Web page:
Caspian region may become strategic energy hub of int'l importance
Ashgabat, Turkmenistan, October 1
By Huseyn Hasanov – Trend:
The Caspian region may become one of the strategic transport, transit and energy hubs of international importance, President Gurbanguly Berdimuhamedov said in his speech in New York at the 73rd session of the UN General Assembly, the state news agency Turkmen Dovlet Khabarlary (TDKh) reported Sept. 30.
The signing of the Convention on the legal status of the Caspian sea (in Astana) by the heads of the Caspian states on August 12 this year opens the prospect of turning the Caspian region into one of the strategic transport, transit and energy hubs of international importance, a place of big investments, trade, economic activity and cooperation, said the Turkmen president.
Turkmenistan is ready to discuss in detail with all interested parties the aspects of the implementation of projects in these areas, which are economically justified, beneficial for potential participants, can significantly affect the strengthening of continental security and have a long-term nature, the president of Turkmenistan said.
Earlier, the TDKh noted that the signing of the Caspian Convention is a historic step towards global energy security. For example, according to the document, it is possible to lay submarine cables and pipelines along the bottom of the Caspian sea "provided that their designs comply with environmental requirements and standards enshrined in international treaties to which they are parties".
The text of the document also says that only those countries through the sector of the bottom of which the cables and pipelines will be laid, will determine the route of laying of the cables and pipelines.
Some experts believe, this means that the Trans-Caspian gas pipeline – an underwater gas pipeline that could deliver Turkmen gas to Azerbaijan and from there - to the markets of Western Europe - can no longer be vetoed.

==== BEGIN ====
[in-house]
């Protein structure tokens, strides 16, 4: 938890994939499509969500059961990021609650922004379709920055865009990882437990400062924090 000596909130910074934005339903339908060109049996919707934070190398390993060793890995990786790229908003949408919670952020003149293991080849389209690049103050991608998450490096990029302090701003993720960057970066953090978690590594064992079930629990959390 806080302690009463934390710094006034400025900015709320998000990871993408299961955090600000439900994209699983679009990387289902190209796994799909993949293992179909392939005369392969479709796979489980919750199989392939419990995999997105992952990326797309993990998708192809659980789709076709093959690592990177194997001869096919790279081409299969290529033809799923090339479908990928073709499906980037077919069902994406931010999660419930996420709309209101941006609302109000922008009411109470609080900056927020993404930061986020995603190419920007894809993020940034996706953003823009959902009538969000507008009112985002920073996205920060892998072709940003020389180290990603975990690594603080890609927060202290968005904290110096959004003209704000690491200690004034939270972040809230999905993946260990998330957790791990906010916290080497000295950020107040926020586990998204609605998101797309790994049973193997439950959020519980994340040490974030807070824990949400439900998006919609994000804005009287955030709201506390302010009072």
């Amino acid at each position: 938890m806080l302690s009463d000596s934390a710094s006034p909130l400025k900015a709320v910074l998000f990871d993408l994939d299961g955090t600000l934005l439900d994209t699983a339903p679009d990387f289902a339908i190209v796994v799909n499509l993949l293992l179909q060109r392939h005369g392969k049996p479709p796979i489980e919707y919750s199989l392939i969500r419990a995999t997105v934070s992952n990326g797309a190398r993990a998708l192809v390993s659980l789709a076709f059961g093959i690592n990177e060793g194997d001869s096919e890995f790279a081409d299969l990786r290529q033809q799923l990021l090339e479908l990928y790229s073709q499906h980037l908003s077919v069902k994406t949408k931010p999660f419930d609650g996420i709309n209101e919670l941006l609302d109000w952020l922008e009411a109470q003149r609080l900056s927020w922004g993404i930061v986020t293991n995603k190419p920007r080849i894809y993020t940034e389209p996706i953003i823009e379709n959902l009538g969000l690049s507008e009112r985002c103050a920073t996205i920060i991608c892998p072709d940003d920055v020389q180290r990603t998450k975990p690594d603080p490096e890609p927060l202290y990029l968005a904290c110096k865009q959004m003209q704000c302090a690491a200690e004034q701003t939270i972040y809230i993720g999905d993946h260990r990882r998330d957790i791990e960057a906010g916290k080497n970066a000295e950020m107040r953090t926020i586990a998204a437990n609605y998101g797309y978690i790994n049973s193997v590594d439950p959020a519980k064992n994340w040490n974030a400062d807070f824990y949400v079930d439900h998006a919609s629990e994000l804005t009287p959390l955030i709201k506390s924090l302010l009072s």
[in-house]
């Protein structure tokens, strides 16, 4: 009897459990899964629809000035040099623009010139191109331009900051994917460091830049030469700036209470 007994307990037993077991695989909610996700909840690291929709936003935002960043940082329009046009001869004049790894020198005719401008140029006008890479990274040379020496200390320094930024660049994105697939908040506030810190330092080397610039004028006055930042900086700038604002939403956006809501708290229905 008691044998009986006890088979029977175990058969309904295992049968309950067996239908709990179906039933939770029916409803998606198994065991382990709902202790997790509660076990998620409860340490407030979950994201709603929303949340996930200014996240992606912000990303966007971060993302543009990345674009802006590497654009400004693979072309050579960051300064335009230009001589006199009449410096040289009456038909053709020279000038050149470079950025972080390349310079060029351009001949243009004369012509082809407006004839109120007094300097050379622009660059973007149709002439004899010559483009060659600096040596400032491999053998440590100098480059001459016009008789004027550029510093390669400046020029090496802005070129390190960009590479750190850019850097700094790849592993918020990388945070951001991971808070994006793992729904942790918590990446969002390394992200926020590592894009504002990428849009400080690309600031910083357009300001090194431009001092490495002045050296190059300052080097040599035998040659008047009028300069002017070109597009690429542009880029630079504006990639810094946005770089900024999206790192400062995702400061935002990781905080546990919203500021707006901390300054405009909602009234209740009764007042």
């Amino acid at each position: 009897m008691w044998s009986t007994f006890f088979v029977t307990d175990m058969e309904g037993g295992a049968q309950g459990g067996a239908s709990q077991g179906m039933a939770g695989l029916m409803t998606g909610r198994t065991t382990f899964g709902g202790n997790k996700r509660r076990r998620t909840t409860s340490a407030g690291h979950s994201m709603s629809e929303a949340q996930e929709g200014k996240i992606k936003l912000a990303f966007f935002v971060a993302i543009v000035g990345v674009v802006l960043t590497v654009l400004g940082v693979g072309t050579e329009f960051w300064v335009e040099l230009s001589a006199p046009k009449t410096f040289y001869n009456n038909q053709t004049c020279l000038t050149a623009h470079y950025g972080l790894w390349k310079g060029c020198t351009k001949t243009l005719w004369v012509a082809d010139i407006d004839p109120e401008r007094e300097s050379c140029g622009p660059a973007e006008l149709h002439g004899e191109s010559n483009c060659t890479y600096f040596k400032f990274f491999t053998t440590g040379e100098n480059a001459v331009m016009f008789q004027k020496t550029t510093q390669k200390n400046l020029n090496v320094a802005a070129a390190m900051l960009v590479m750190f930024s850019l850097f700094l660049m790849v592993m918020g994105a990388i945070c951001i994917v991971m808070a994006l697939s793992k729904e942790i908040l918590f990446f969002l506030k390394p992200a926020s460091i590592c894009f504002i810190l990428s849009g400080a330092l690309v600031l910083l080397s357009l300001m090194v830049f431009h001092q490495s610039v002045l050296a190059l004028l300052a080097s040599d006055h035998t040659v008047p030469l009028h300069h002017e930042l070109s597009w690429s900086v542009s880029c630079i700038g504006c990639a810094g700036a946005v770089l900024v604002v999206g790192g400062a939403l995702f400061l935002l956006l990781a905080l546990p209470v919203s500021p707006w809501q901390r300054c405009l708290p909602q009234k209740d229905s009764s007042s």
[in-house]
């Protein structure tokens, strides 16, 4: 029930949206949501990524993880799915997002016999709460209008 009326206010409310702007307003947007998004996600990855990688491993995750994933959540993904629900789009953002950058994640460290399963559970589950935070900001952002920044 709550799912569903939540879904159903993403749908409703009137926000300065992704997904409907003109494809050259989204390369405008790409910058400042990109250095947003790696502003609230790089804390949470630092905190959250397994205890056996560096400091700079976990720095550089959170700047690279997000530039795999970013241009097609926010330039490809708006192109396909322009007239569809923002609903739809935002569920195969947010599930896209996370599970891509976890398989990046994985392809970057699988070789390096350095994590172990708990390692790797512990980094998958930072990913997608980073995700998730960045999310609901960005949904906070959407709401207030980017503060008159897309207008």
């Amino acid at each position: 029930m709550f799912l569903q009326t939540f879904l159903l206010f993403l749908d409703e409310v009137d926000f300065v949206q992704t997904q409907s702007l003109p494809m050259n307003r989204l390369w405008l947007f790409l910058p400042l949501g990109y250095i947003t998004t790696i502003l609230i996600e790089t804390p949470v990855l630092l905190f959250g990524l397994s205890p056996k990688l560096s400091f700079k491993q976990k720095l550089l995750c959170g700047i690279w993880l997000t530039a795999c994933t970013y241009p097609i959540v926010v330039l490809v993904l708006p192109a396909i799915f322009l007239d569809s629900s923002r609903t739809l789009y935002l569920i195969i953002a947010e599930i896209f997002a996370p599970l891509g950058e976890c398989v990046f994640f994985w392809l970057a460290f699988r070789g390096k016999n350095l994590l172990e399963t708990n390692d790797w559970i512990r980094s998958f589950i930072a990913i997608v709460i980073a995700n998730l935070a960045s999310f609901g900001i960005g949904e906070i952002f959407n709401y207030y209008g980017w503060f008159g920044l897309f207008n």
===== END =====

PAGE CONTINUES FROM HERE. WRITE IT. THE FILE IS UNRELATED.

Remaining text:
The relevant negotiations have been conducted since 2011 between the interested parties-the EU, Azerbaijan and Turkmenistan. In particular, the project of laying the Trans-Caspian gas pipeline to the shores of Azerbaijan, from where the Turkmen raw material can be delivered to Turkey and further to Europe, is being promoted.
The Trans-Caspian project can be implemented as part of the EU-lobbied Southern Gas Corridor project. The Trans-Anatolian gas pipeline (TANAP project in which Turkey and Azerbaijan are involved) or the AGRI (Azerbaijan-Georgia-Romania Interconnector) projects may be useful in this direction.
In May 2015, the Ashgabat Declaration on energy was signed by the ministers of energy of Azerbaijan, Turkey, Turkmenistan and European Commission Vice-President for Energy Union Maros Sefcovic. Later, Georgia was involved in the negotiation process.
At the same time, Turkmenistan declared its readiness to supply Europe with up to 40 billion cubic meters of gas annually, of which 10 billion can be provided by Petronas company (Malaysia) operating in the Turkmen sector of the Caspian sea. The rest of the volume can be provided through the East-West gas pipeline, which begins on the largest Turkmen field Galkynysh and ends in the shores of the Caspian sea.